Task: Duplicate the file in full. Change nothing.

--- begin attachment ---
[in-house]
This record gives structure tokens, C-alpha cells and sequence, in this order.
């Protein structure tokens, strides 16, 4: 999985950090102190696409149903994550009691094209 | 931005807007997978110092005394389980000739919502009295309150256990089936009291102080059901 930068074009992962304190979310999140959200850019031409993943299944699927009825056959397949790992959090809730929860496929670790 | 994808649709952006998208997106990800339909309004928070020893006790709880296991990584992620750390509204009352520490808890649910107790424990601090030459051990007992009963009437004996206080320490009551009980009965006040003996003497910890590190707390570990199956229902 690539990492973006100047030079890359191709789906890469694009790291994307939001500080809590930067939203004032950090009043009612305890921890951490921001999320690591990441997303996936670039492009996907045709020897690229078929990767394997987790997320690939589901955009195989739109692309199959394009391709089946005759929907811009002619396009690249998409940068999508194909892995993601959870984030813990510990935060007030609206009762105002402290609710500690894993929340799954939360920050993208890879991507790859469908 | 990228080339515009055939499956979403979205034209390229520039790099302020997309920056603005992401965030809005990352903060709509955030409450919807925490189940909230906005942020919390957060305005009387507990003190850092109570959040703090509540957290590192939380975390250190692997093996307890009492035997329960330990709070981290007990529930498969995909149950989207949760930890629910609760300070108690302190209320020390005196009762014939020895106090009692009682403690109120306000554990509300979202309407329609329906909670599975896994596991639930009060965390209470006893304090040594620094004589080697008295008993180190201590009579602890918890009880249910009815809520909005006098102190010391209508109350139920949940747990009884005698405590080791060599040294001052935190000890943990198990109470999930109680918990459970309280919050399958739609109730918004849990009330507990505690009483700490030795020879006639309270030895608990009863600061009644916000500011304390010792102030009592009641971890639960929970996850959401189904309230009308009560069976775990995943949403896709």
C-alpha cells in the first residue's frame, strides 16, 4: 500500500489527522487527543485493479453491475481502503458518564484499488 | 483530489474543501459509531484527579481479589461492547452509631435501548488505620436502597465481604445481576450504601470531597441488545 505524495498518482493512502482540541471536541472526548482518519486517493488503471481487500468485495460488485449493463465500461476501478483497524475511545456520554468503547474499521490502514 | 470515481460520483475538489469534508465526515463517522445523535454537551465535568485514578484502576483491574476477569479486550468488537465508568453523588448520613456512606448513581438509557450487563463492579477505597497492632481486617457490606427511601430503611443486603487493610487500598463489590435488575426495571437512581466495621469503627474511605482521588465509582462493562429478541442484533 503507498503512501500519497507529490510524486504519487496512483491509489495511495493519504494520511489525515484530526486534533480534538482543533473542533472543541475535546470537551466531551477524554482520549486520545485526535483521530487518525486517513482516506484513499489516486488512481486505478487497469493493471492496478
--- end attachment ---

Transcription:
[in-house]
This record gives structure tokens, C-alpha cells and sequence, in this order.
């Protein structure tokens, strides 16, 4: 999985950090102190696409149903994550009691094209 | 931005807007997978110092005394389980000739919502009295309150256990089936009291102080059901 930068074009992962304190979310999140959200850019031409993943299944699927009825056959397949790992959090809730929860496929670790 | 994808649709952006998208997106990800339909309004928070020893006790709880296991990584992620750390509204009352520490808890649910107790424990601090030459051990007992009963009437004996206080320490009551009980009965006040003996003497910890590190707390570990199956229902 690539990492973006100047030079890359191709789906890469694009790291994307939001500080809590930067939203004032950090009043009612305890921890951490921001999320690591990441997303996936670039492009996907045709020897690229078929990767394997987790997320690939589901955009195989739109692309199959394009391709089946005759929907811009002619396009690249998409940068999508194909892995993601959870984030813990510990935060007030609206009762105002402290609710500690894993929340799954939360920050993208890879991507790859469908 | 990228080339515009055939499956979403979205034209390229520039790099302020997309920056603005992401965030809005990352903060709509955030409450919807925490189940909230906005942020919390957060305005009387507990003190850092109570959040703090509540957290590192939380975390250190692997093996307890009492035997329960330990709070981290007990529930498969995909149950989207949760930890629910609760300070108690302190209320020390005196009762014939020895106090009692009682403690109120306000554990509300979202309407329609329906909670599975896994596991639930009060965390209470006893304090040594620094004589080697008295008993180190201590009579602890918890009880249910009815809520909005006098102190010391209508109350139920949940747990009884005698405590080791060599040294001052935190000890943990198990109470999930109680918990459970309280919050399958739609109730918004849990009330507990505690009483700490030795020879006639309270030895608990009863600061009644916000500011304390010792102030009592009641971890639960929970996850959401189904309230009308009560069976775990995943949403896709």
C-alpha cells in the first residue's frame, strides 16, 4: 500500500489527522487527543485493479453491475481502503458518564484499488 | 483530489474543501459509531484527579481479589461492547452509631435501548488505620436502597465481604445481576450504601470531597441488545 505524495498518482493512502482540541471536541472526548482518519486517493488503471481487500468485495460488485449493463465500461476501478483497524475511545456520554468503547474499521490502514 | 470515481460520483475538489469534508465526515463517522445523535454537551465535568485514578484502576483491574476477569479486550468488537465508568453523588448520613456512606448513581438509557450487563463492579477505597497492632481486617457490606427511601430503611443486603487493610487500598463489590435488575426495571437512581466495621469503627474511605482521588465509582462493562429478541442484533 503507498503512501500519497507529490510524486504519487496512483491509489495511495493519504494520511489525515484530526486534533480534538482543533473542533472543541475535546470537551466531551477524554482520549486520545485526535483521530487518525486517513482516506484513499489516486488512481486505478487497469493493471492496478